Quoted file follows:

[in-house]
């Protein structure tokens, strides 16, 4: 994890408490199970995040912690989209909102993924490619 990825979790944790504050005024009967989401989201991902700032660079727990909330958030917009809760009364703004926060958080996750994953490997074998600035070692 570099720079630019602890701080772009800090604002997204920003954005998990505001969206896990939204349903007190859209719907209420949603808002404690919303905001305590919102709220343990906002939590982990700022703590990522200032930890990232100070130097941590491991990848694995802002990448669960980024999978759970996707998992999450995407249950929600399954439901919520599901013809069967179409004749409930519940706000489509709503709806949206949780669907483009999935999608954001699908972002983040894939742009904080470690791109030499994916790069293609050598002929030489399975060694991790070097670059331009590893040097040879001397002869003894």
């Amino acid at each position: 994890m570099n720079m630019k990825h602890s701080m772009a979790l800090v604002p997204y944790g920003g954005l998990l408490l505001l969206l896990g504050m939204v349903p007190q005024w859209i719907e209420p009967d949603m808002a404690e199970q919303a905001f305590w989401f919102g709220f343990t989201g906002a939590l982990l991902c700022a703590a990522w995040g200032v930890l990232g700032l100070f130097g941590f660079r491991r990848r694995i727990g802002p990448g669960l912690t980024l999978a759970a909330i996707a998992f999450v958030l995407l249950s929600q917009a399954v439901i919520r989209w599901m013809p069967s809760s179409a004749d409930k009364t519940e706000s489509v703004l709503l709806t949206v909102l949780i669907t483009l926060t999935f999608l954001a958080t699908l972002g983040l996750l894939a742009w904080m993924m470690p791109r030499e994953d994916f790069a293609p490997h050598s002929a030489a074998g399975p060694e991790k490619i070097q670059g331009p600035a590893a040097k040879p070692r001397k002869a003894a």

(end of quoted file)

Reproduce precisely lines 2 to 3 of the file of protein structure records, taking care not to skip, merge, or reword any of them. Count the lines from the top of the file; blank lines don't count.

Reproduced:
């Protein structure tokens, strides 16, 4: 994890408490199970995040912690989209909102993924490619 990825979790944790504050005024009967989401989201991902700032660079727990909330958030917009809760009364703004926060958080996750994953490997074998600035070692 570099720079630019602890701080772009800090604002997204920003954005998990505001969206896990939204349903007190859209719907209420949603808002404690919303905001305590919102709220343990906002939590982990700022703590990522200032930890990232100070130097941590491991990848694995802002990448669960980024999978759970996707998992999450995407249950929600399954439901919520599901013809069967179409004749409930519940706000489509709503709806949206949780669907483009999935999608954001699908972002983040894939742009904080470690791109030499994916790069293609050598002929030489399975060694991790070097670059331009590893040097040879001397002869003894």
């Amino acid at each position: 994890m570099n720079m630019k990825h602890s701080m772009a979790l800090v604002p997204y944790g920003g954005l998990l408490l505001l969206l896990g504050m939204v349903p007190q005024w859209i719907e209420p009967d949603m808002a404690e199970q919303a905001f305590w989401f919102g709220f343990t989201g906002a939590l982990l991902c700022a703590a990522w995040g200032v930890l990232g700032l100070f130097g941590f660079r491991r990848r694995i727990g802002p990448g669960l912690t980024l999978a759970a909330i996707a998992f999450v958030l995407l249950s929600q917009a399954v439901i919520r989209w599901m013809p069967s809760s179409a004749d409930k009364t519940e706000s489509v703004l709503l709806t949206v909102l949780i669907t483009l926060t999935f999608l954001a958080t699908l972002g983040l996750l894939a742009w904080m993924m470690p791109r030499e994953d994916f790069a293609p490997h050598s002929a030489a074998g399975p060694e991790k490619i070097q670059g331009p600035a590893a040097k040879p070692r001397k002869a003894a």